The decision to choose more than one Successor Trustee to serve simultaneously may be based on several factors. Often one person possesses all the necessary skills to serve alone. If this is not the case, co-trustees can be appointed and trust responsibilities divided between them. For example, the Trustee that personally knows the beneficiaries the best can be assigned the responsibility of deciding when to distribute trust assets for their benefit. The Trustee that is most adept at financial matters can be assigned the responsibility for deciding how to invest trust assets. If co-trustees are appointed, the trust agreement should state the specific responsibilities of each Trustee and how joint decisions are to be made.
Another benefit of naming multiple co-trustees is that if one of them resigns, becomes disabled, or dies, the other co-trustee is already in place to continue the trust administration without any interruption. Without this protection, the beneficiaries must deal with the burden of deciding whom to appoint as a Successor Trustee.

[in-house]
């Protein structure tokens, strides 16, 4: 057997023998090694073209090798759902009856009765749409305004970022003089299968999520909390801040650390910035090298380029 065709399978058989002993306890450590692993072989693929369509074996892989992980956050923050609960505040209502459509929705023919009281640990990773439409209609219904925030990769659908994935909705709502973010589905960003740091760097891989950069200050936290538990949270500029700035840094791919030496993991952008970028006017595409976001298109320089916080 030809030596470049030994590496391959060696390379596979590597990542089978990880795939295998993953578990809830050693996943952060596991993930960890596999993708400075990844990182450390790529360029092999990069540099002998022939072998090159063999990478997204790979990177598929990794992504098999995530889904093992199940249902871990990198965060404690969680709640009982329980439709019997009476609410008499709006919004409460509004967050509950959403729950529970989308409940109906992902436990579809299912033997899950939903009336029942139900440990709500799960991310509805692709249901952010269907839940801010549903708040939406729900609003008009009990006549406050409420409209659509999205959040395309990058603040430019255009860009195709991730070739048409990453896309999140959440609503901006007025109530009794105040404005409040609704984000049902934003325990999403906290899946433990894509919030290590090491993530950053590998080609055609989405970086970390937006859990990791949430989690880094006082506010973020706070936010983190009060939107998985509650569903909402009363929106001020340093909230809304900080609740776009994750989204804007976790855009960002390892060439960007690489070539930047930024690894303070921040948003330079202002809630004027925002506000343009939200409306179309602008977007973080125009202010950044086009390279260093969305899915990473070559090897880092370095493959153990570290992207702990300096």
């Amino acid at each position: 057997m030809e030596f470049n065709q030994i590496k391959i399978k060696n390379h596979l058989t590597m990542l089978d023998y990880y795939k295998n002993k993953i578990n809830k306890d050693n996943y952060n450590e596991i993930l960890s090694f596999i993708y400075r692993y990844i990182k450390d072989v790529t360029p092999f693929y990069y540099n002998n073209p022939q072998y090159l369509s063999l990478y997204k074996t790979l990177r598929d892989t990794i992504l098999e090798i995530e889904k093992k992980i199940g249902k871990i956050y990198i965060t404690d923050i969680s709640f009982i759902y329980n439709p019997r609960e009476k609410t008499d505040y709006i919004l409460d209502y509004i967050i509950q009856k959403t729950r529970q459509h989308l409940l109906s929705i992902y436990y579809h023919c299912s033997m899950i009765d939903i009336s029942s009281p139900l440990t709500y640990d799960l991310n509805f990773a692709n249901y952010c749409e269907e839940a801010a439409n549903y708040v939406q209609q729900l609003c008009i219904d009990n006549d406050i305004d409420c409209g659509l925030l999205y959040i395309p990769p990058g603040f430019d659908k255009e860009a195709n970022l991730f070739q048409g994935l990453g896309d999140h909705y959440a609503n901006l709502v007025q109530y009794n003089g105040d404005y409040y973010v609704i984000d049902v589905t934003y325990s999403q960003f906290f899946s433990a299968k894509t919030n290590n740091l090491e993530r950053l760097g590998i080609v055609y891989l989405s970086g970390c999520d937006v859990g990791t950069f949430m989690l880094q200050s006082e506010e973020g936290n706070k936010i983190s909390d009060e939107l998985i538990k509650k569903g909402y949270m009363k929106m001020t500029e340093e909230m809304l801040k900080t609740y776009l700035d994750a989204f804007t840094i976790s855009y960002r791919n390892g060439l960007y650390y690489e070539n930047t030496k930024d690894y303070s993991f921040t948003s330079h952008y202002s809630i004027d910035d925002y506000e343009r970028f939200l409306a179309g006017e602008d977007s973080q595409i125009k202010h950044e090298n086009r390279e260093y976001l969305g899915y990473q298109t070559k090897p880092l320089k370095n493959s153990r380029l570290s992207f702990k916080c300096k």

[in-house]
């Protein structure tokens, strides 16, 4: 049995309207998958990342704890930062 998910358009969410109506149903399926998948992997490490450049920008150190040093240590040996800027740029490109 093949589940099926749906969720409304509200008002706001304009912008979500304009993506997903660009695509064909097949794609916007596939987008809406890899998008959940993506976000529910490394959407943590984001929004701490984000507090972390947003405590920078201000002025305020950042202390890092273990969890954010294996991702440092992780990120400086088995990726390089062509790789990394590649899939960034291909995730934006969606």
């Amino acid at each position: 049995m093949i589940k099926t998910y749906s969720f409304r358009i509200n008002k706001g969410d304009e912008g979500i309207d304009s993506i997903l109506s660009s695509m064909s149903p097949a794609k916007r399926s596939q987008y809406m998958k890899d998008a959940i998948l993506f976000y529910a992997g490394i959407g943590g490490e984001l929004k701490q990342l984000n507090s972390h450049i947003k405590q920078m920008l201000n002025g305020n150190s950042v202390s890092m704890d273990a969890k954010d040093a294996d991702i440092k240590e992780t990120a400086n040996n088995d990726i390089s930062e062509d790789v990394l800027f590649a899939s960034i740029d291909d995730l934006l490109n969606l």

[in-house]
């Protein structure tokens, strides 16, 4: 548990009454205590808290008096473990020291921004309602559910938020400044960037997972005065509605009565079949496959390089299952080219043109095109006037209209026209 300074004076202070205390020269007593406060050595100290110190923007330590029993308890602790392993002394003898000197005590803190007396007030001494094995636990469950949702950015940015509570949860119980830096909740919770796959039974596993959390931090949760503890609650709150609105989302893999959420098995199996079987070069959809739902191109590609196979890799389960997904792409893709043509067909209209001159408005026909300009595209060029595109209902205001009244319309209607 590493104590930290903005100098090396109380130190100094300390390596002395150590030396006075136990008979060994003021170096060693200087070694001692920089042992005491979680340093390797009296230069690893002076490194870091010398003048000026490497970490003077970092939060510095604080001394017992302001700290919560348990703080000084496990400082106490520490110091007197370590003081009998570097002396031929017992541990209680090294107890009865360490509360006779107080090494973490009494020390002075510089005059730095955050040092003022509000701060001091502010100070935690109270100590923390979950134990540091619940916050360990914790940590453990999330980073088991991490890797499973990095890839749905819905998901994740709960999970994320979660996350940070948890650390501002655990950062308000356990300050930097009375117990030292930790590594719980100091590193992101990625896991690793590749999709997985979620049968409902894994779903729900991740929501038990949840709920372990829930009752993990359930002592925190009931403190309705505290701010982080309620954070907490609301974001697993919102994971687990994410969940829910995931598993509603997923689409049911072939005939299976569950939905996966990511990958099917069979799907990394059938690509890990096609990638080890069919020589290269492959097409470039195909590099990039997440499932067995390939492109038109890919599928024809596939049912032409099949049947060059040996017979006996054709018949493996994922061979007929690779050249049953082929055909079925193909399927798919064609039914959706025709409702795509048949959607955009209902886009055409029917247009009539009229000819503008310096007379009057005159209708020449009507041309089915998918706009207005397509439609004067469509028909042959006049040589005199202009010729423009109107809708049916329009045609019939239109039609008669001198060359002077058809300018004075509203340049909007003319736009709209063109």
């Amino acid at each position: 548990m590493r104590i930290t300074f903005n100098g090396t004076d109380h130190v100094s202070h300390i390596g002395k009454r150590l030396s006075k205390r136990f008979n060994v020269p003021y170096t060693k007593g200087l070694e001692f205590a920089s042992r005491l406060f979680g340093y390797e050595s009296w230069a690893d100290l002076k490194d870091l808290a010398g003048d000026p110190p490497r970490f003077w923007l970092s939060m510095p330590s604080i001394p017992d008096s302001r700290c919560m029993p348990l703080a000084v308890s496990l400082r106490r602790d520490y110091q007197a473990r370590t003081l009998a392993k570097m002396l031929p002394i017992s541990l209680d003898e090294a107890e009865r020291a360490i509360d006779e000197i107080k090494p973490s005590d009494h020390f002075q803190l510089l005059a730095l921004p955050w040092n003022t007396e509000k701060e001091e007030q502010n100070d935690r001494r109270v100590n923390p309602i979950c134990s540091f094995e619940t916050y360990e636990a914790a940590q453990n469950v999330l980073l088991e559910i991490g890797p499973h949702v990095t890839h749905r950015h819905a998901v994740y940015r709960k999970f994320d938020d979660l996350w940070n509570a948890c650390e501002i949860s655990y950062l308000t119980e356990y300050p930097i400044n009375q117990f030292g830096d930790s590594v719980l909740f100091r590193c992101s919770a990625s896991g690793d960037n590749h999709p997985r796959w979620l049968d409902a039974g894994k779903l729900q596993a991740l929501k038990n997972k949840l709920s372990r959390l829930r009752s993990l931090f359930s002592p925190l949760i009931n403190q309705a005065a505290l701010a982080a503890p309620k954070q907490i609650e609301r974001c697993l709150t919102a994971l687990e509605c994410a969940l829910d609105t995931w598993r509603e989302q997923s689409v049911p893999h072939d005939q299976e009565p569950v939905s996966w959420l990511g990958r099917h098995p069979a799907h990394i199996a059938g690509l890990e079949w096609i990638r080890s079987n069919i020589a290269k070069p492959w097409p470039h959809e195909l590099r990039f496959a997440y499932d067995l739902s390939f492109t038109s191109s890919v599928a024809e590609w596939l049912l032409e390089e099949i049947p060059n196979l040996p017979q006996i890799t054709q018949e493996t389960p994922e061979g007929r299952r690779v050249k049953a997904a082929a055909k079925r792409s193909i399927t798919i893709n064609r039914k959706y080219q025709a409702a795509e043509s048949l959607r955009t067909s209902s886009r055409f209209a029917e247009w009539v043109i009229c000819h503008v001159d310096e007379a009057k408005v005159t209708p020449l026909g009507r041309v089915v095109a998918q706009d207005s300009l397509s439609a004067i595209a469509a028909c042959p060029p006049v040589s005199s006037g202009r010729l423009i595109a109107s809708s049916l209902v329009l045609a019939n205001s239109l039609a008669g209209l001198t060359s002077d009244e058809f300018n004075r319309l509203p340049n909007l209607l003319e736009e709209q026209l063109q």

A final benefit of naming co-trustees is that they can monitor each other so that trust assets are managed and distributed as the Trustmaker intended. Many believe that it is simply good policy to make sure that multiple individuals are jointly responsible for the trust’s administration as it can help prevent the mismanagement, misuse, or theft of the trust’s assets.